Marketing controversial, yet legal products online isn’t much different than marketing a pair of socks or a new refrigerator. If you can reach your potential customers and convince them to buy your product, you’ll get sales.
However, marketing controversial products – especially dietary supplements – is a little more restrictive. Sometimes you won’t be able to make the claims you know are true, which limits your ability to freely market your products.
If you’re selling a controversial supplement, here are 3 strategies to ensure effective marketing.
1. Adhere to FDA and FTC regulations at all times
When you’re selling controversial consumable products, it’s critical to know all applicable FDA and FTC regulations. For instance, the FTC regulates how you can advertise your products and the FDA regulates the safety of your actual products.
The FDA is a powerful agency with the authority to shut down and/or fine businesses that don’t comply with certain regulations.
For the most part, products that exist to provide any health or therapeutic benefit are considered dietary supplements. This definition applies to herbs and botanicals, even if it’s just a capsule containing dried, crushed dandelions.
If you make any claims on your label or website related to the structure or function of your product, you must also publish the following disclaimers:
- “This product is not intended to diagnose, treat, cure, or prevent any disease.”
- “These claims have not been evaluated by the FDA.”
Not publishing these disclaimers is a violation and your business could be fined or shut down.
2.Go out of your way to explain how you meet all industry regulations
While it’s tempting to publish your disclaimers and statements on an obscure webpage to avoid taking up valuable space, it’s a better idea to make them visible on all of your webpages.
Your website visitors aren’t just consumers – they’re often federal agents checking you out to make sure you comply with current regulations. Remember, even innocent, law-abiding businesses get investigated. The more visible your disclaimers are, the more likely you’ll be left alone.
Certain products require more information
The disclaimers and information you’ll need to display will vary based on the specific products you sell. In addition to required disclaimers, certain products command an explanation for how you’re meeting industry regulations that make your product legal.
For example, you can probably just post the standard FDA-required disclaimers if you’re running a website that sells kratom. Kratom is perfectly legal and isn’t regulated in the United States.
On the other hand, cannabidiol (CBD) is only legal when extracted from industrial hemp. CBD extracted from the marijuana plant is illegal because it contains too much THC. If you sell CBD products, it’s a good idea to explain how your CBD meets all legal requirements where everyone can see. ou can also do online research on this matter and visit blogs like nature bloom to learn more about CBD or THC products. For example, you’ll want your visitors to know:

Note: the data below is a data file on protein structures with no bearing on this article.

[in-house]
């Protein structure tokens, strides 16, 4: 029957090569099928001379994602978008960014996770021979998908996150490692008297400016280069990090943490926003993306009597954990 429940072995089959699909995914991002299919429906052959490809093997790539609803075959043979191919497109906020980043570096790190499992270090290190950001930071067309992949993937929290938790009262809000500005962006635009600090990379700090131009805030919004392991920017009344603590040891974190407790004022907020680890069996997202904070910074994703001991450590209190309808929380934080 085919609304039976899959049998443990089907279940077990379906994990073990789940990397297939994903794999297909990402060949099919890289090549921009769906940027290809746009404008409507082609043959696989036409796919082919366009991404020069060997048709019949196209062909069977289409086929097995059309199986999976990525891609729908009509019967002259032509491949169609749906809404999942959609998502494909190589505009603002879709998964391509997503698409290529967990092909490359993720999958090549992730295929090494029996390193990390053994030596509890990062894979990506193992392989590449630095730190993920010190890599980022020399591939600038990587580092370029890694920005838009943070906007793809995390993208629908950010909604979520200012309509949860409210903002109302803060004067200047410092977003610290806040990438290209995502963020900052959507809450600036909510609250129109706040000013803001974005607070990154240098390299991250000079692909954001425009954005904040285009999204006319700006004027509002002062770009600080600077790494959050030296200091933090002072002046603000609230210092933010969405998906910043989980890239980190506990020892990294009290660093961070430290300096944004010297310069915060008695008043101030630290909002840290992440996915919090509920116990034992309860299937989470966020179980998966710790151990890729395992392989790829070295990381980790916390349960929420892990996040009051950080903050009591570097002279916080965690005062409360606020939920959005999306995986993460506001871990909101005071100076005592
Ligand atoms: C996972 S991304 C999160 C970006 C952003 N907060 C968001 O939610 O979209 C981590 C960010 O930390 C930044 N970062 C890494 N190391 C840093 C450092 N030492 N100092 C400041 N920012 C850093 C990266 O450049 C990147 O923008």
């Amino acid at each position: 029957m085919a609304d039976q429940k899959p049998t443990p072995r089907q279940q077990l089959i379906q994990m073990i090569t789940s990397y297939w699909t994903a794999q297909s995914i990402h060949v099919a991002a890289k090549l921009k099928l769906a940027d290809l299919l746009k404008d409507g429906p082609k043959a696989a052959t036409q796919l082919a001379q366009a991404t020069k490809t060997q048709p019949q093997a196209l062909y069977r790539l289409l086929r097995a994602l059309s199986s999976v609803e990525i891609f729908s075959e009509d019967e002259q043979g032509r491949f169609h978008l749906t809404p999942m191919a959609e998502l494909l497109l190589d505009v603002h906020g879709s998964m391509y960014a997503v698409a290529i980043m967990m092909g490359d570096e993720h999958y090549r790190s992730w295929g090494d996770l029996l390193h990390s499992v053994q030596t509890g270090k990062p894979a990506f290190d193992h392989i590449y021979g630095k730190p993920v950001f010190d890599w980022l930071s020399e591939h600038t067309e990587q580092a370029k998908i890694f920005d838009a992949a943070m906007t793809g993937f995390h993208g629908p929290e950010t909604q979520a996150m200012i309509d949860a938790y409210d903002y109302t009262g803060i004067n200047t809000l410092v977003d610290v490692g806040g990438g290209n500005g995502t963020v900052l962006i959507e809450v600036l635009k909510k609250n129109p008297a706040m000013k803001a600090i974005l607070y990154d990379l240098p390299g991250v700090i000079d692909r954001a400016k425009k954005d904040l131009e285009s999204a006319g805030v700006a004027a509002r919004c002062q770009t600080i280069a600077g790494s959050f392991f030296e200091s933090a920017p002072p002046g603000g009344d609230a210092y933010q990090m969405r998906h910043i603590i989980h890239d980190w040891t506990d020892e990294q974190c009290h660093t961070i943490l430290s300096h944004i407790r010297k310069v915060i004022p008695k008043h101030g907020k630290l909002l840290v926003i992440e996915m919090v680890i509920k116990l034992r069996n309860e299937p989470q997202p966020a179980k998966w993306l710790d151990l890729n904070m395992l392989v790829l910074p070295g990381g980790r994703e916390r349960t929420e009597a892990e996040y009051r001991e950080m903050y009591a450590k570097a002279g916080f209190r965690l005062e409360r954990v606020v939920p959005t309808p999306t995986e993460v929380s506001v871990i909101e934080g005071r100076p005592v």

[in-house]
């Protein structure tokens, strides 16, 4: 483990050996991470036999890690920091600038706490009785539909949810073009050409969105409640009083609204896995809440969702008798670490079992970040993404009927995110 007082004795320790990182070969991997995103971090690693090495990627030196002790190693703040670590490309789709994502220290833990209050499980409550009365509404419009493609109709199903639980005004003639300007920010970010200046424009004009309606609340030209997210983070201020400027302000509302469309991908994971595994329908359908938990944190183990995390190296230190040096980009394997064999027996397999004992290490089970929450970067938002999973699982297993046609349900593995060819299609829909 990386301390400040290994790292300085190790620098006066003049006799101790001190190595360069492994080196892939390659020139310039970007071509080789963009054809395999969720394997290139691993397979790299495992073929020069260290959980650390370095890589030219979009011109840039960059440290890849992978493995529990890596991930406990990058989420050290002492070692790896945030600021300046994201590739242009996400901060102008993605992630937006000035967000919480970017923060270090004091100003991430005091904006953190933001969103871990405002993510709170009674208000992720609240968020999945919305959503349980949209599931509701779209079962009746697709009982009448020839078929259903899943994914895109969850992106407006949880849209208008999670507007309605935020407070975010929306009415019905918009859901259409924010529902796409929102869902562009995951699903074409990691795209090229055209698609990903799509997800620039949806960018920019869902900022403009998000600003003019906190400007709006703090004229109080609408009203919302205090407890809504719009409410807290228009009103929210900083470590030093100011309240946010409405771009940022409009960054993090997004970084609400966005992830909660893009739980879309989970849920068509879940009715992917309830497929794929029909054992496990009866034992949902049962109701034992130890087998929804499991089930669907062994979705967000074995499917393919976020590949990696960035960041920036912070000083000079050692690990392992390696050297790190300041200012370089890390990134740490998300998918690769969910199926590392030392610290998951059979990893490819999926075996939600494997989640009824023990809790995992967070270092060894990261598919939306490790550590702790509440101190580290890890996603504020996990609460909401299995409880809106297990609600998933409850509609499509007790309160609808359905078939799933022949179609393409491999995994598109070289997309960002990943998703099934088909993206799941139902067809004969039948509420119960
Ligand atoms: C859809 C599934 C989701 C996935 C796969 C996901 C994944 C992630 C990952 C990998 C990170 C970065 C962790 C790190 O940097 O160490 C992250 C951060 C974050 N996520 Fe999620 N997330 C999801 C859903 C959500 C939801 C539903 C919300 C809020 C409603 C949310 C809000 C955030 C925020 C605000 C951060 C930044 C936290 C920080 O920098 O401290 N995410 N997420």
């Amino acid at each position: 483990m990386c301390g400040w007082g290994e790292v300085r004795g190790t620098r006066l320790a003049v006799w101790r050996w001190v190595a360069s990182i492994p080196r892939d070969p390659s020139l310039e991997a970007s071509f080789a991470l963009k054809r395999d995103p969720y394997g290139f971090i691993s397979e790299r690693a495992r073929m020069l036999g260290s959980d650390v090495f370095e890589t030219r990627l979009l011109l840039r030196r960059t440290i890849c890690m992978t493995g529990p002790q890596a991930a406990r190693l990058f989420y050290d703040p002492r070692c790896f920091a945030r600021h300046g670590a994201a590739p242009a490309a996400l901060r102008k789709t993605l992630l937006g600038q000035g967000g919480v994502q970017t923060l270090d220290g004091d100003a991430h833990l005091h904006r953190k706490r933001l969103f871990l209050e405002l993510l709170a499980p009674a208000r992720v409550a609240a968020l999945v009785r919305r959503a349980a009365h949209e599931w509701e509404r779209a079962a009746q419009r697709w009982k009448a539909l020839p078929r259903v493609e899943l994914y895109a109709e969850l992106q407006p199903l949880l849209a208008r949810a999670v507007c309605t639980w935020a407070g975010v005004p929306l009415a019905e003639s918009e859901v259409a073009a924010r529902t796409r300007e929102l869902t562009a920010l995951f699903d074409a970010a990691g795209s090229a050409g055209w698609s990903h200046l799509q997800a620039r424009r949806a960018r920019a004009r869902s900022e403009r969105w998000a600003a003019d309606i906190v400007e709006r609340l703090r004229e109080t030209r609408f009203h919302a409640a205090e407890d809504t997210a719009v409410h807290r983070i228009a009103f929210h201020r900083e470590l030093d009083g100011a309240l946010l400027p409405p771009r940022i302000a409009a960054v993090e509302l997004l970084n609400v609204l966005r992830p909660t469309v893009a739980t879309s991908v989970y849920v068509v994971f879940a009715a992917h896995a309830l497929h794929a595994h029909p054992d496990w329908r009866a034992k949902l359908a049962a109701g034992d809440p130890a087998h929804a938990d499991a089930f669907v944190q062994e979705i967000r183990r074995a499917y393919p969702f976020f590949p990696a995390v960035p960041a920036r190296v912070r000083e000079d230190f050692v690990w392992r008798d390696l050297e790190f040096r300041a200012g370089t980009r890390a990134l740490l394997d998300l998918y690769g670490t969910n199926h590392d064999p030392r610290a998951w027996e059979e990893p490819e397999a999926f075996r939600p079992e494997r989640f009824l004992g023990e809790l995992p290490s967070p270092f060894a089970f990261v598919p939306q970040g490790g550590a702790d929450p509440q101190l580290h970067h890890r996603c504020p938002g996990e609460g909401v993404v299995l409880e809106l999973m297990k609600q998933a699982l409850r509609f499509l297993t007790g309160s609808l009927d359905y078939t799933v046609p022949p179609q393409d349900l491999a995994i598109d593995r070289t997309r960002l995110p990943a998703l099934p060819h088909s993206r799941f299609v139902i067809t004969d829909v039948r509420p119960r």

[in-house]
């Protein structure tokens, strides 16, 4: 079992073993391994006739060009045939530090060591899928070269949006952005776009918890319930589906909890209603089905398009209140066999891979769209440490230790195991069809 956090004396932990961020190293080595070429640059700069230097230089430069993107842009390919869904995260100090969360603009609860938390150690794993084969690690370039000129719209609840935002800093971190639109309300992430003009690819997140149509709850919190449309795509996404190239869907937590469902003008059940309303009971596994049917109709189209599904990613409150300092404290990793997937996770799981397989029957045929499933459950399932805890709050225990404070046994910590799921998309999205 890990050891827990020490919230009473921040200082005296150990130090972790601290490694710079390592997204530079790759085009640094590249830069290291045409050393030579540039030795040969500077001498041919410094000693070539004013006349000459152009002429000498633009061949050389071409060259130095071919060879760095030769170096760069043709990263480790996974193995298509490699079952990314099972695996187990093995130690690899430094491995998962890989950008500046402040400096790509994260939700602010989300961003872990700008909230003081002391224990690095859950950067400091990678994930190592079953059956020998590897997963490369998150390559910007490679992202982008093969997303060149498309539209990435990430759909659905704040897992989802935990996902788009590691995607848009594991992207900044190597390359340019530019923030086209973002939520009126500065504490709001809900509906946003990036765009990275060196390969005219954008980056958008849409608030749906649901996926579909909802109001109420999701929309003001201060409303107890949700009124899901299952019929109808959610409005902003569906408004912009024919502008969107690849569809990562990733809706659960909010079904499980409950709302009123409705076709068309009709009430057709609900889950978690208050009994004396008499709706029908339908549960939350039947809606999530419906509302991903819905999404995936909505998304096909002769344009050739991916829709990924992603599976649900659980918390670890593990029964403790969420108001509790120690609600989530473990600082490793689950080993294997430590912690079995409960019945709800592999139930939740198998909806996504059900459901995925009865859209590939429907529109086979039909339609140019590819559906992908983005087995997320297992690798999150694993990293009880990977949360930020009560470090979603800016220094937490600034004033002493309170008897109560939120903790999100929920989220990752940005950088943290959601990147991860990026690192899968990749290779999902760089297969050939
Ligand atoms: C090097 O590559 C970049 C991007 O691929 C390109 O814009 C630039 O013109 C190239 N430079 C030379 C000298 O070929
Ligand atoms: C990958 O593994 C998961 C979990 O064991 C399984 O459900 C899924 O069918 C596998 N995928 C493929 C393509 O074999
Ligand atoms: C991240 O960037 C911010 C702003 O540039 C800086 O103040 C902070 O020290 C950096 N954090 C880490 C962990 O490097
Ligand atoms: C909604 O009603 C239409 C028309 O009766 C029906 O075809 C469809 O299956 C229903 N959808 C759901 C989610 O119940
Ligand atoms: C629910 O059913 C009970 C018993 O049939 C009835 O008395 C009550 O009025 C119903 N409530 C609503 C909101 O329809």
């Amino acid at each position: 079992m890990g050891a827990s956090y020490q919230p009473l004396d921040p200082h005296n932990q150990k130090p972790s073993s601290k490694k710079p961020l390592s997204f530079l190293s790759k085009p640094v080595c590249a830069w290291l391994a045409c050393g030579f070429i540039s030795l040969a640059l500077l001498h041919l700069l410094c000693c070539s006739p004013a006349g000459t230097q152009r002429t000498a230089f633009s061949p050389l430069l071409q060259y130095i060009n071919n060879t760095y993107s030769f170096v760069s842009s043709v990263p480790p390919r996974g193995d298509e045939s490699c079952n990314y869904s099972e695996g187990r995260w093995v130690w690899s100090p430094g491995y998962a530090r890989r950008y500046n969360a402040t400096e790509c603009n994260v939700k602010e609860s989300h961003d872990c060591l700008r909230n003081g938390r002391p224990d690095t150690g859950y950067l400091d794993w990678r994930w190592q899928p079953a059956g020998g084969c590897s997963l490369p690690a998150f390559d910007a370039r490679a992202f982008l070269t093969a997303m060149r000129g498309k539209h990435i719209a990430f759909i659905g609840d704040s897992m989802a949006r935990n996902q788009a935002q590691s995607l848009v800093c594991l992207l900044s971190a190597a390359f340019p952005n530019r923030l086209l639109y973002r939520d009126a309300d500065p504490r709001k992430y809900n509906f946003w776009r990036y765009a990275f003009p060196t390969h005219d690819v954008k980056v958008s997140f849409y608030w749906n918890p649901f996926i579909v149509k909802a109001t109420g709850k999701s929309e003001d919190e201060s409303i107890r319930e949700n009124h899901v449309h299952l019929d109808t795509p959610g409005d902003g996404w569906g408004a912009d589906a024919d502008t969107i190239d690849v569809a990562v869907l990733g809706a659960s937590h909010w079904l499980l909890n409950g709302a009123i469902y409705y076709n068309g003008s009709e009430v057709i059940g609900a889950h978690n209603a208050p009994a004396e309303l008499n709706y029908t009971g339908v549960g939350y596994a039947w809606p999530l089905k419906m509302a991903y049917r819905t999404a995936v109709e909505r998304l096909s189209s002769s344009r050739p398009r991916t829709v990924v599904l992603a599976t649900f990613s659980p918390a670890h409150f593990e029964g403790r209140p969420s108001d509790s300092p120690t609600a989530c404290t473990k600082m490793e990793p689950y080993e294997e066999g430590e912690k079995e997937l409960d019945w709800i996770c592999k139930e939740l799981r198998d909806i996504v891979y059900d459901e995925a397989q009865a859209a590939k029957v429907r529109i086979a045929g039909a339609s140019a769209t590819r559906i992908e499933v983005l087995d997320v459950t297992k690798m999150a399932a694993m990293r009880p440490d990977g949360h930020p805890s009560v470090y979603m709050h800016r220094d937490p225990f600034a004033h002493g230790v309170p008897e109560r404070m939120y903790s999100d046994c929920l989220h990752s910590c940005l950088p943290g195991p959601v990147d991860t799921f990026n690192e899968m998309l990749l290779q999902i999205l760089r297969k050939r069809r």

- Your CBD is extracted from industrial hemp, which makes it federally legal
- Your CBD contains less than 0.3% THC and every batch is tested to ensure compliance
Don’t wait until you get placed under investigation to add this important information to your website. It may not prevent you from being audited by a regulatory body, but it will be less of a red flag.
3. Be cautious when publishing testimonials
Testimonials are often a major source of problems for businesses selling dietary supplements. Most of the problems are seen in the weight loss industry, but it happens across the board.
Testimonials are unscientific anecdotal stories that may or may not be true. Testimonials depicting better-than-average results can’t be presented in a way that makes those results appear typical.
This makes sense, but can be problematic when outrageous results really are typical.
Testimonials will help you sell more of your product, and outrageous results might be typical. However, select your testimonials with caution and give people a variety of experiences. While many people will want those outrageous results, other people will be perfectly happy to try your product even if it offers just a small amount of relief.
Make sure you publish scientific support for the results claimed in testimonials. Testimonials can be considered claims and all claims must be backed up by sufficient scientific evidence.
Maintaining compliance can be a full-time job
When you’re hiring people to write and publish your content, it can be hard to stay compliant by yourself. Hire someone to stay on top of your industry’s regulations and have at least one person monitoring compliance across all aspects of your business.